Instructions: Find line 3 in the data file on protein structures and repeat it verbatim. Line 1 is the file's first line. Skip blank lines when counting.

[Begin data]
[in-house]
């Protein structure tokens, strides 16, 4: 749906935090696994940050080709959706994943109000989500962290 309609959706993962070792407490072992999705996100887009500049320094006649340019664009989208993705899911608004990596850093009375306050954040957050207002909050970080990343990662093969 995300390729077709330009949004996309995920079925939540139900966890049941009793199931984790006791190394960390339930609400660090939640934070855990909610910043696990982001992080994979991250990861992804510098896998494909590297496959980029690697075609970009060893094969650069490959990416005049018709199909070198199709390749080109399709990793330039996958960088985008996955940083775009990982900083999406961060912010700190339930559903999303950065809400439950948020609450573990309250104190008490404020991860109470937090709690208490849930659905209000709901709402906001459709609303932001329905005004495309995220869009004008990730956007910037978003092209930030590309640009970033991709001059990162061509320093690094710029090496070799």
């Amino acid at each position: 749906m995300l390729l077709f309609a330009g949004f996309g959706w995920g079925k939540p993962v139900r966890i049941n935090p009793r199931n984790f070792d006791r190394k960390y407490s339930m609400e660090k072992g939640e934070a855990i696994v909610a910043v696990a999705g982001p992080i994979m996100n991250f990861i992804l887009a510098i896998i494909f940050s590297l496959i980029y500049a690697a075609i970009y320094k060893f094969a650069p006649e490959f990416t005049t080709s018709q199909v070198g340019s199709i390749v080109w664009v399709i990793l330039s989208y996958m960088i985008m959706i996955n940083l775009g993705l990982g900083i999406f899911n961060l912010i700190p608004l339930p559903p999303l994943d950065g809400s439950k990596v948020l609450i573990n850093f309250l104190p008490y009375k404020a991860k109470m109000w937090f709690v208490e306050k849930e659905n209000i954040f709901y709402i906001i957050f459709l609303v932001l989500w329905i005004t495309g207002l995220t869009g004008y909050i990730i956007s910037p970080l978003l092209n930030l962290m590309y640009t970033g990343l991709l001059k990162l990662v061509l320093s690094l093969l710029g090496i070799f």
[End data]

């Amino acid at each position: 749906m995300l390729l077709f309609a330009g949004f996309g959706w995920g079925k939540p993962v139900r966890i049941n935090p009793r199931n984790f070792d006791r190394k960390y407490s339930m609400e660090k072992g939640e934070a855990i696994v909610a910043v696990a999705g982001p992080i994979m996100n991250f990861i992804l887009a510098i896998i494909f940050s590297l496959i980029y500049a690697a075609i970009y320094k060893f094969a650069p006649e490959f990416t005049t080709s018709q199909v070198g340019s199709i390749v080109w664009v399709i990793l330039s989208y996958m960088i985008m959706i996955n940083l775009g993705l990982g900083i999406f899911n961060l912010i700190p608004l339930p559903p999303l994943d950065g809400s439950k990596v948020l609450i573990n850093f309250l104190p008490y009375k404020a991860k109470m109000w937090f709690v208490e306050k849930e659905n209000i954040f709901y709402i906001i957050f459709l609303v932001l989500w329905i005004t495309g207002l995220t869009g004008y909050i990730i956007s910037p970080l978003l092209n930030l962290m590309y640009t970033g990343l991709l001059k990162l990662v061509l320093s690094l093969l710029g090496i070799f």